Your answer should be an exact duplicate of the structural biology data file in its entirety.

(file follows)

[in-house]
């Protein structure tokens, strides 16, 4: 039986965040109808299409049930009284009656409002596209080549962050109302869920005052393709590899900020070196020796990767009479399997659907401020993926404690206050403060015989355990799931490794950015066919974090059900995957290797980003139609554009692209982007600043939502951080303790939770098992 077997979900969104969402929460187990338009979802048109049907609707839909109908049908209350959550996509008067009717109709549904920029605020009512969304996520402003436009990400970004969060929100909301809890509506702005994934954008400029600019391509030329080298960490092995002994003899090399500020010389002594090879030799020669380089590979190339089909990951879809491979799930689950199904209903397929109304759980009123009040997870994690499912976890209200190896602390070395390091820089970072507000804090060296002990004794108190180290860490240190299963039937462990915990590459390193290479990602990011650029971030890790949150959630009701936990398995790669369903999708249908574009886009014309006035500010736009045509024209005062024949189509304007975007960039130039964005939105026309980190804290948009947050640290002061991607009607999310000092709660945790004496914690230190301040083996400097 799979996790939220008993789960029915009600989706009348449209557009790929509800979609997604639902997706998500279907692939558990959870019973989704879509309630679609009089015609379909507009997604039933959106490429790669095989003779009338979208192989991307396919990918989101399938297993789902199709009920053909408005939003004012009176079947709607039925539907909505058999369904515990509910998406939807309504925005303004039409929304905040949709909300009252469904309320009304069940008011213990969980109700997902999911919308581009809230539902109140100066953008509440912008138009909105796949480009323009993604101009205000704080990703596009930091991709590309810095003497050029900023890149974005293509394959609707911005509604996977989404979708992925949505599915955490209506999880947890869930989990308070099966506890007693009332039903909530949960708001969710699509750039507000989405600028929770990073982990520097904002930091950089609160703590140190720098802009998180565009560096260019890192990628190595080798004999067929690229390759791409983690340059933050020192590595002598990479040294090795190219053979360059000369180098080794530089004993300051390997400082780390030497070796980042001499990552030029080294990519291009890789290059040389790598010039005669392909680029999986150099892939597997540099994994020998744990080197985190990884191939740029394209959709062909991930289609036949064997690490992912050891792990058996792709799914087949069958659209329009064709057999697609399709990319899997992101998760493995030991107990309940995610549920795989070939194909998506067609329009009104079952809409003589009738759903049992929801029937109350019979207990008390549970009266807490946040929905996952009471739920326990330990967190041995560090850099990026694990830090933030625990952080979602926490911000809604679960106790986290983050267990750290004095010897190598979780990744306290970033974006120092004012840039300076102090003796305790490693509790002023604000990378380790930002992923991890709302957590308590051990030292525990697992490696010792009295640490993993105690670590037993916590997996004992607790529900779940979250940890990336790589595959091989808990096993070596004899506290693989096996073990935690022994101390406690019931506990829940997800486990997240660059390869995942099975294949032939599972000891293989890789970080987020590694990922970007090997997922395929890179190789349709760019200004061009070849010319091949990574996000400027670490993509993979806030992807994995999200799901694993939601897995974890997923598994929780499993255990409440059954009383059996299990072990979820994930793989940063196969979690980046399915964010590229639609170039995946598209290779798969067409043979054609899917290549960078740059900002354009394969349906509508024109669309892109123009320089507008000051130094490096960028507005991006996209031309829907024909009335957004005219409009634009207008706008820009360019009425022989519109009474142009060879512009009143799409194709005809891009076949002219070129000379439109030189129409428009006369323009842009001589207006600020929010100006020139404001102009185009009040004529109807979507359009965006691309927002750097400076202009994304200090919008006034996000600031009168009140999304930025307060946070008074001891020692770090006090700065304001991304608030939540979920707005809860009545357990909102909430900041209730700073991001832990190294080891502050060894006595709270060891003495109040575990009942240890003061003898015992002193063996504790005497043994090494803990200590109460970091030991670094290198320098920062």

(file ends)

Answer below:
[in-house]
């Protein structure tokens, strides 16, 4: 039986965040109808299409049930009284009656409002596209080549962050109302869920005052393709590899900020070196020796990767009479399997659907401020993926404690206050403060015989355990799931490794950015066919974090059900995957290797980003139609554009692209982007600043939502951080303790939770098992 077997979900969104969402929460187990338009979802048109049907609707839909109908049908209350959550996509008067009717109709549904920029605020009512969304996520402003436009990400970004969060929100909301809890509506702005994934954008400029600019391509030329080298960490092995002994003899090399500020010389002594090879030799020669380089590979190339089909990951879809491979799930689950199904209903397929109304759980009123009040997870994690499912976890209200190896602390070395390091820089970072507000804090060296002990004794108190180290860490240190299963039937462990915990590459390193290479990602990011650029971030890790949150959630009701936990398995790669369903999708249908574009886009014309006035500010736009045509024209005062024949189509304007975007960039130039964005939105026309980190804290948009947050640290002061991607009607999310000092709660945790004496914690230190301040083996400097 799979996790939220008993789960029915009600989706009348449209557009790929509800979609997604639902997706998500279907692939558990959870019973989704879509309630679609009089015609379909507009997604039933959106490429790669095989003779009338979208192989991307396919990918989101399938297993789902199709009920053909408005939003004012009176079947709607039925539907909505058999369904515990509910998406939807309504925005303004039409929304905040949709909300009252469904309320009304069940008011213990969980109700997902999911919308581009809230539902109140100066953008509440912008138009909105796949480009323009993604101009205000704080990703596009930091991709590309810095003497050029900023890149974005293509394959609707911005509604996977989404979708992925949505599915955490209506999880947890869930989990308070099966506890007693009332039903909530949960708001969710699509750039507000989405600028929770990073982990520097904002930091950089609160703590140190720098802009998180565009560096260019890192990628190595080798004999067929690229390759791409983690340059933050020192590595002598990479040294090795190219053979360059000369180098080794530089004993300051390997400082780390030497070796980042001499990552030029080294990519291009890789290059040389790598010039005669392909680029999986150099892939597997540099994994020998744990080197985190990884191939740029394209959709062909991930289609036949064997690490992912050891792990058996792709799914087949069958659209329009064709057999697609399709990319899997992101998760493995030991107990309940995610549920795989070939194909998506067609329009009104079952809409003589009738759903049992929801029937109350019979207990008390549970009266807490946040929905996952009471739920326990330990967190041995560090850099990026694990830090933030625990952080979602926490911000809604679960106790986290983050267990750290004095010897190598979780990744306290970033974006120092004012840039300076102090003796305790490693509790002023604000990378380790930002992923991890709302957590308590051990030292525990697992490696010792009295640490993993105690670590037993916590997996004992607790529900779940979250940890990336790589595959091989808990096993070596004899506290693989096996073990935690022994101390406690019931506990829940997800486990997240660059390869995942099975294949032939599972000891293989890789970080987020590694990922970007090997997922395929890179190789349709760019200004061009070849010319091949990574996000400027670490993509993979806030992807994995999200799901694993939601897995974890997923598994929780499993255990409440059954009383059996299990072990979820994930793989940063196969979690980046399915964010590229639609170039995946598209290779798969067409043979054609899917290549960078740059900002354009394969349906509508024109669309892109123009320089507008000051130094490096960028507005991006996209031309829907024909009335957004005219409009634009207008706008820009360019009425022989519109009474142009060879512009009143799409194709005809891009076949002219070129000379439109030189129409428009006369323009842009001589207006600020929010100006020139404001102009185009009040004529109807979507359009965006691309927002750097400076202009994304200090919008006034996000600031009168009140999304930025307060946070008074001891020692770090006090700065304001991304608030939540979920707005809860009545357990909102909430900041209730700073991001832990190294080891502050060894006595709270060891003495109040575990009942240890003061003898015992002193063996504790005497043994090494803990200590109460970091030991670094290198320098920062």